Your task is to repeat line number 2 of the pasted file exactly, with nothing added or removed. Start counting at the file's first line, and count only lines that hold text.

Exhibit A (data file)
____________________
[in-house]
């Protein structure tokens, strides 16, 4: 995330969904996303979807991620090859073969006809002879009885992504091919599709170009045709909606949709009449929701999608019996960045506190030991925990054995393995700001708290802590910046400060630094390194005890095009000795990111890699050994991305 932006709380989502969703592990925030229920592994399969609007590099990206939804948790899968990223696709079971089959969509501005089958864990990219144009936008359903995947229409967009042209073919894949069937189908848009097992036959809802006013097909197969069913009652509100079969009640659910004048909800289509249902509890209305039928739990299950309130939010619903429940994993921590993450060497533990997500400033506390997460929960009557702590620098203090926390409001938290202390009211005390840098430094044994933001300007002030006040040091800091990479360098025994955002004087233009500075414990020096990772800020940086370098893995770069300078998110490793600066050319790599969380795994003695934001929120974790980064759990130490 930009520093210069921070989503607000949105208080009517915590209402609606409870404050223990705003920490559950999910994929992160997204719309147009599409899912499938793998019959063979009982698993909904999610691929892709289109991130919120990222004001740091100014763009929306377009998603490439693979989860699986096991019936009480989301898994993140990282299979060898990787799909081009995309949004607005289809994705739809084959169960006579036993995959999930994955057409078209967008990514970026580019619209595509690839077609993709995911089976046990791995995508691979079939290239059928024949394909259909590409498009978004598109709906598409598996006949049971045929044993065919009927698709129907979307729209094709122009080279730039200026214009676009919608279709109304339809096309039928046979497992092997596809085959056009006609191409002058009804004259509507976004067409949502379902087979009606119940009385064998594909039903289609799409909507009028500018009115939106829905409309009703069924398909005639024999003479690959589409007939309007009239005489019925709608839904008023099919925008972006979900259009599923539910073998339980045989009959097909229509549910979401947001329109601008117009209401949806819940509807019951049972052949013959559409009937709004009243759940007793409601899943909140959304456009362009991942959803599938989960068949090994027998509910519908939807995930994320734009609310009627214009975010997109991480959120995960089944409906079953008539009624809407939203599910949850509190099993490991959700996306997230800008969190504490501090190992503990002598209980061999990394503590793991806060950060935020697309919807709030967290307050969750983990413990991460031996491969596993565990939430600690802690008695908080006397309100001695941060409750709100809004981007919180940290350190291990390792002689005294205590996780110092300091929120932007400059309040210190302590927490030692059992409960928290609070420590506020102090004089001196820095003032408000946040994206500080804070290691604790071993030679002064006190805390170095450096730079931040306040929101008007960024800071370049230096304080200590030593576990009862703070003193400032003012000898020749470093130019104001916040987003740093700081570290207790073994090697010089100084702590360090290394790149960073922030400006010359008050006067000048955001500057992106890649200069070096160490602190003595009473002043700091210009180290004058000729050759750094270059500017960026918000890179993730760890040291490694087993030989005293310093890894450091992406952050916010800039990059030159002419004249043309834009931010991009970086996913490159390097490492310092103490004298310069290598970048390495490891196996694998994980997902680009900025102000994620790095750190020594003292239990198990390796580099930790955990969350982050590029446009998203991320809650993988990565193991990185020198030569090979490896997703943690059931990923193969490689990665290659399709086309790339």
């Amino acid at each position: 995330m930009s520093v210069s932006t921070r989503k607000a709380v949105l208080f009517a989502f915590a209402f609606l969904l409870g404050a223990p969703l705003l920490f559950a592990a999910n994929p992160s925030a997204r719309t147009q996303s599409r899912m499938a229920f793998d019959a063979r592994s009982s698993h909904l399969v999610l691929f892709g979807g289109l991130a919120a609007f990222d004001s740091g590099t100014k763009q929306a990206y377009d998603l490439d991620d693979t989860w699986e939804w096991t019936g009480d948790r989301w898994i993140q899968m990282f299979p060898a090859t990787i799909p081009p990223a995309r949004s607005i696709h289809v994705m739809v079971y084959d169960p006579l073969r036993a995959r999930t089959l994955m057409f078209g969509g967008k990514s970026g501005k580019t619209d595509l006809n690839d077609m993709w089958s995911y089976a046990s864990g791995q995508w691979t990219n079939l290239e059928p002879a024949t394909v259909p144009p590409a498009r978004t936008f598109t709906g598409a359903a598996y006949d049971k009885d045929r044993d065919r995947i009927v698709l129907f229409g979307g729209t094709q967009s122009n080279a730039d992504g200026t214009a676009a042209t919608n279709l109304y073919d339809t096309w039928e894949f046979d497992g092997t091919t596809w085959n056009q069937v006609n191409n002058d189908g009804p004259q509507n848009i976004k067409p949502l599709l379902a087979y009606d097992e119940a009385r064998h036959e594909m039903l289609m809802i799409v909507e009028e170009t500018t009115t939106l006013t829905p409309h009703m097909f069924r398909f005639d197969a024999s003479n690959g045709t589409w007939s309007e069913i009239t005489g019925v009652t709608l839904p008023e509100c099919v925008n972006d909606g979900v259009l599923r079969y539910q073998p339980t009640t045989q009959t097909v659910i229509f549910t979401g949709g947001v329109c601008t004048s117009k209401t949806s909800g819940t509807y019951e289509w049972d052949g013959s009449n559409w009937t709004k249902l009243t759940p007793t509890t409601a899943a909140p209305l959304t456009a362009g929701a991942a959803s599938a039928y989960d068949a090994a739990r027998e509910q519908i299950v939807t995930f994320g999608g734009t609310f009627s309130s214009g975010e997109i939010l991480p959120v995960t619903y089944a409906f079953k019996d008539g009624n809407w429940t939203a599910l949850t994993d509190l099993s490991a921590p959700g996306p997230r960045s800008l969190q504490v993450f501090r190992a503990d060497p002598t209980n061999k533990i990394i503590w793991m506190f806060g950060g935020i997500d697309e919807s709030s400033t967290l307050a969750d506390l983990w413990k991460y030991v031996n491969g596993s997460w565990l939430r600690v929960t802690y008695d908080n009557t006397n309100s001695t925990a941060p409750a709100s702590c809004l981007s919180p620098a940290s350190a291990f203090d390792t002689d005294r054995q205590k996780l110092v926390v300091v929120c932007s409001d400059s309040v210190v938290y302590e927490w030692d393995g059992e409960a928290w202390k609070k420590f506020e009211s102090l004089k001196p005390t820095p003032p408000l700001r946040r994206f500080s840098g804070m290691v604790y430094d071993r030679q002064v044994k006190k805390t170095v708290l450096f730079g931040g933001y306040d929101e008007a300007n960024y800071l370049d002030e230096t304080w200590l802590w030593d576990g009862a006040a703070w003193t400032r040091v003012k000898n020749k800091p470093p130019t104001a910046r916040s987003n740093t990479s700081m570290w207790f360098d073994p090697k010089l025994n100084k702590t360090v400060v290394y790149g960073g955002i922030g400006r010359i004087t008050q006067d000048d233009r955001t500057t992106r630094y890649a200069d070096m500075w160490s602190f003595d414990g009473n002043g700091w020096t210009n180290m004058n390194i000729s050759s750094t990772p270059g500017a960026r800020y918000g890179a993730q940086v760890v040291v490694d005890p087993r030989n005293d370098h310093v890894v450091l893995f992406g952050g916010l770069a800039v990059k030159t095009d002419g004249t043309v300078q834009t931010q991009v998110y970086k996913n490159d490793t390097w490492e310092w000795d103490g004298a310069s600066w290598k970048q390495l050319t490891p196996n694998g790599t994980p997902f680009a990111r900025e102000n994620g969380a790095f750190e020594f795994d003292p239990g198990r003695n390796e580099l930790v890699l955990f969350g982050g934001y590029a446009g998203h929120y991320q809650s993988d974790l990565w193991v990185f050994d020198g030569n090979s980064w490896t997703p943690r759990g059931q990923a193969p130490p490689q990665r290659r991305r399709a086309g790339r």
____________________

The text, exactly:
């Protein structure tokens, strides 16, 4: 995330969904996303979807991620090859073969006809002879009885992504091919599709170009045709909606949709009449929701999608019996960045506190030991925990054995393995700001708290802590910046400060630094390194005890095009000795990111890699050994991305 932006709380989502969703592990925030229920592994399969609007590099990206939804948790899968990223696709079971089959969509501005089958864990990219144009936008359903995947229409967009042209073919894949069937189908848009097992036959809802006013097909197969069913009652509100079969009640659910004048909800289509249902509890209305039928739990299950309130939010619903429940994993921590993450060497533990997500400033506390997460929960009557702590620098203090926390409001938290202390009211005390840098430094044994933001300007002030006040040091800091990479360098025994955002004087233009500075414990020096990772800020940086370098893995770069300078998110490793600066050319790599969380795994003695934001929120974790980064759990130490 930009520093210069921070989503607000949105208080009517915590209402609606409870404050223990705003920490559950999910994929992160997204719309147009599409899912499938793998019959063979009982698993909904999610691929892709289109991130919120990222004001740091100014763009929306377009998603490439693979989860699986096991019936009480989301898994993140990282299979060898990787799909081009995309949004607005289809994705739809084959169960006579036993995959999930994955057409078209967008990514970026580019619209595509690839077609993709995911089976046990791995995508691979079939290239059928024949394909259909590409498009978004598109709906598409598996006949049971045929044993065919009927698709129907979307729209094709122009080279730039200026214009676009919608279709109304339809096309039928046979497992092997596809085959056009006609191409002058009804004259509507976004067409949502379902087979009606119940009385064998594909039903289609799409909507009028500018009115939106829905409309009703069924398909005639024999003479690959589409007939309007009239005489019925709608839904008023099919925008972006979900259009599923539910073998339980045989009959097909229509549910979401947001329109601008117009209401949806819940509807019951049972052949013959559409009937709004009243759940007793409601899943909140959304456009362009991942959803599938989960068949090994027998509910519908939807995930994320734009609310009627214009975010997109991480959120995960089944409906079953008539009624809407939203599910949850509190099993490991959700996306997230800008969190504490501090190992503990002598209980061999990394503590793991806060950060935020697309919807709030967290307050969750983990413990991460031996491969596993565990939430600690802690008695908080006397309100001695941060409750709100809004981007919180940290350190291990390792002689005294205590996780110092300091929120932007400059309040210190302590927490030692059992409960928290609070420590506020102090004089001196820095003032408000946040994206500080804070290691604790071993030679002064006190805390170095450096730079931040306040929101008007960024800071370049230096304080200590030593576990009862703070003193400032003012000898020749470093130019104001916040987003740093700081570290207790073994090697010089100084702590360090290394790149960073922030400006010359008050006067000048955001500057992106890649200069070096160490602190003595009473002043700091210009180290004058000729050759750094270059500017960026918000890179993730760890040291490694087993030989005293310093890894450091992406952050916010800039990059030159002419004249043309834009931010991009970086996913490159390097490492310092103490004298310069290598970048390495490891196996694998994980997902680009900025102000994620790095750190020594003292239990198990390796580099930790955990969350982050590029446009998203991320809650993988990565193991990185020198030569090979490896997703943690059931990923193969490689990665290659399709086309790339």